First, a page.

Where She Went by Gayle Forman – Book Review



The sequel to If I Stay, Where She Went is told from the perspective of Adam, the boyfriend left behind by Mia. But (spoiler alert to If I Stay), he was not left behind when she chose to pass away in her coma, but rather when Mia recovered, she took her position at Julliard and let their relationship end. Adam has now become a rock star, but suffers from anxiety and is all but estranged from his band and even himself. When he gets to see Mia again three years after her accident, they finally get to resolve issues.

It was going to be pretty darned hard for Gayle Forman to top If I Stay. I didn’t want to know whether Mia lived or died, and I didn’t care to know how Adam felt. But, Forman drew me in. The idea of the anxious rocker seemed a bit blah blah at first, but then I started to think: what of the people left behind? Touch wood I have never been through the types of trauma from If I Stay, but what do you do? If you are in a relationship with someone when they have a massive crisis like this, can it be maintained afterwards? Or is it doomed? So MANY questions!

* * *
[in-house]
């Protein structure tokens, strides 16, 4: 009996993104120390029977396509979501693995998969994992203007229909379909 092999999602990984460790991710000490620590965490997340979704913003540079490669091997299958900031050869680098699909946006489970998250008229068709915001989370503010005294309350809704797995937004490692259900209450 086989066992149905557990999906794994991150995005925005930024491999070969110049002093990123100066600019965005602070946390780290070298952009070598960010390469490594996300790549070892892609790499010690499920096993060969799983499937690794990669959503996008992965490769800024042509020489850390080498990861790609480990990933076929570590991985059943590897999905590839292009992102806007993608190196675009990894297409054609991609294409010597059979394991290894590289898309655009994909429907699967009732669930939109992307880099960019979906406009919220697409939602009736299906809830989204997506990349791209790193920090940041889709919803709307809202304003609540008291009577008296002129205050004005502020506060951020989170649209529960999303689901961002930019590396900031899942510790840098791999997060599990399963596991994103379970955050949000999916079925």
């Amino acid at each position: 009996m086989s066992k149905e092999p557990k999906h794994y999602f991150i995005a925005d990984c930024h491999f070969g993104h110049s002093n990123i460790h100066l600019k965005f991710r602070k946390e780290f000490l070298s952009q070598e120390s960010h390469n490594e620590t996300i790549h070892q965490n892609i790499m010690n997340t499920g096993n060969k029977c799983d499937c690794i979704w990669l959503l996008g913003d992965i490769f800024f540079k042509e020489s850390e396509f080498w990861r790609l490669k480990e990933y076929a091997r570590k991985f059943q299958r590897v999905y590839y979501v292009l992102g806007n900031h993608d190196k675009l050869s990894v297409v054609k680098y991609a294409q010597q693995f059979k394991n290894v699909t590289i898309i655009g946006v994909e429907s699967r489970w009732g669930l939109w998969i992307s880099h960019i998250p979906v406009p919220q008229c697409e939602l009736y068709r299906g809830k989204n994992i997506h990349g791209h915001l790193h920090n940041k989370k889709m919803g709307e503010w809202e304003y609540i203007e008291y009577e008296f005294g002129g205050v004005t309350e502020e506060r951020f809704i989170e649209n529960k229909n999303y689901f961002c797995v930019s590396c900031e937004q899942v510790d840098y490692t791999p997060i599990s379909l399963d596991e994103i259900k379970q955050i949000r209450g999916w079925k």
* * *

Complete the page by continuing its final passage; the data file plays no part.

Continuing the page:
In the end, I loved it. I found the last twenty or so pages a bit of a convenient fix, but not unrealistic. Ultimately, it was satisfying and I know I will be recommending these books to YA readers in the future.

If I Stay by Gayle Forman – Book Review


Mia is seventeen, a cello virtuoso living in small town Oregon when the care she is travelling in with her parents and younger brother is involved in a car accident, leaving only her alive. As her body fights for its life, Mia’s spirit watches her boyfriend, her friends and family grieve and travels through her past. It seems the question of whether she lives or dies is up to her.

I cried a lot while reading this book. I am a book crier anyhow – I loves me a good cry! But really, look at that premise. It would take a pretty awful writer to use that premise and not squeeze a few tears out of me. Gayle Forman has created lovely characters – people who are like people we know, are like people we want in our lives – and then put us into a terrible position – do we hang on to them or let them go? I also love an ambiguous ending – although with a sequel, it wasn’t that much of a stretch to see where the story ended up. It’s certainly written of a YA audience, but I know if this book had been around when I was in my early teens, I’d have never stopped reading it!